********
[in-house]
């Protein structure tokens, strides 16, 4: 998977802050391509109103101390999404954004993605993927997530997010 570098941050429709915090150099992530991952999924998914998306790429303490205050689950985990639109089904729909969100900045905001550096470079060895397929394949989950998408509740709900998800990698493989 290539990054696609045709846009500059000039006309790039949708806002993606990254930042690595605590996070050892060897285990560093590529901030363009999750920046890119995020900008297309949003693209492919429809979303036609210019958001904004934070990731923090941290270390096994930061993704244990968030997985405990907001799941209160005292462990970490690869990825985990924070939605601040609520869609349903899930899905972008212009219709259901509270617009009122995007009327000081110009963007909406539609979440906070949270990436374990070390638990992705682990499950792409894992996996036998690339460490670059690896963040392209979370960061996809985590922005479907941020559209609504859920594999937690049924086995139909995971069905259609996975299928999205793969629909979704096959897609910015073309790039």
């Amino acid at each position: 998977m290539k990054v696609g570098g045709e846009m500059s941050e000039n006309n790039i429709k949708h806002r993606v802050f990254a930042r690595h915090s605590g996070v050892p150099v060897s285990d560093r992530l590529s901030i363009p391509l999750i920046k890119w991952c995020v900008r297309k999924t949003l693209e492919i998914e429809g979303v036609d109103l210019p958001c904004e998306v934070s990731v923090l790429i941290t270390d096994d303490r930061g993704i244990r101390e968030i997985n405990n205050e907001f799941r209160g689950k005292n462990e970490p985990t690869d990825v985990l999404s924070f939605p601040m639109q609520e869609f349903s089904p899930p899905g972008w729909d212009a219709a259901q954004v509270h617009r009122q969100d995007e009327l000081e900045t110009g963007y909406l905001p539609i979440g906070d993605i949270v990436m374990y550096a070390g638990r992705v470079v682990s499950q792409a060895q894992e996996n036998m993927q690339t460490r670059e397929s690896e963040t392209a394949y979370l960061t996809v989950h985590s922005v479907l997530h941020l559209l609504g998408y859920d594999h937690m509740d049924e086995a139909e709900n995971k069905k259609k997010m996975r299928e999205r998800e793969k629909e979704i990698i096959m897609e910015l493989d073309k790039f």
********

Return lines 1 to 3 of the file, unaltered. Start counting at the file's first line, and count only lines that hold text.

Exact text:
[in-house]
């Protein structure tokens, strides 16, 4: 998977802050391509109103101390999404954004993605993927997530997010 570098941050429709915090150099992530991952999924998914998306790429303490205050689950985990639109089904729909969100900045905001550096470079060895397929394949989950998408509740709900998800990698493989 290539990054696609045709846009500059000039006309790039949708806002993606990254930042690595605590996070050892060897285990560093590529901030363009999750920046890119995020900008297309949003693209492919429809979303036609210019958001904004934070990731923090941290270390096994930061993704244990968030997985405990907001799941209160005292462990970490690869990825985990924070939605601040609520869609349903899930899905972008212009219709259901509270617009009122995007009327000081110009963007909406539609979440906070949270990436374990070390638990992705682990499950792409894992996996036998690339460490670059690896963040392209979370960061996809985590922005479907941020559209609504859920594999937690049924086995139909995971069905259609996975299928999205793969629909979704096959897609910015073309790039």
């Amino acid at each position: 998977m290539k990054v696609g570098g045709e846009m500059s941050e000039n006309n790039i429709k949708h806002r993606v802050f990254a930042r690595h915090s605590g996070v050892p150099v060897s285990d560093r992530l590529s901030i363009p391509l999750i920046k890119w991952c995020v900008r297309k999924t949003l693209e492919i998914e429809g979303v036609d109103l210019p958001c904004e998306v934070s990731v923090l790429i941290t270390d096994d303490r930061g993704i244990r101390e968030i997985n405990n205050e907001f799941r209160g689950k005292n462990e970490p985990t690869d990825v985990l999404s924070f939605p601040m639109q609520e869609f349903s089904p899930p899905g972008w729909d212009a219709a259901q954004v509270h617009r009122q969100d995007e009327l000081e900045t110009g963007y909406l905001p539609i979440g906070d993605i949270v990436m374990y550096a070390g638990r992705v470079v682990s499950q792409a060895q894992e996996n036998m993927q690339t460490r670059e397929s690896e963040t392209a394949y979370l960061t996809v989950h985590s922005v479907l997530h941020l559209l609504g998408y859920d594999h937690m509740d049924e086995a139909e709900n995971k069905k259609k997010m996975r299928e999205r998800e793969k629909e979704i990698i096959m897609e910015l493989d073309k790039f």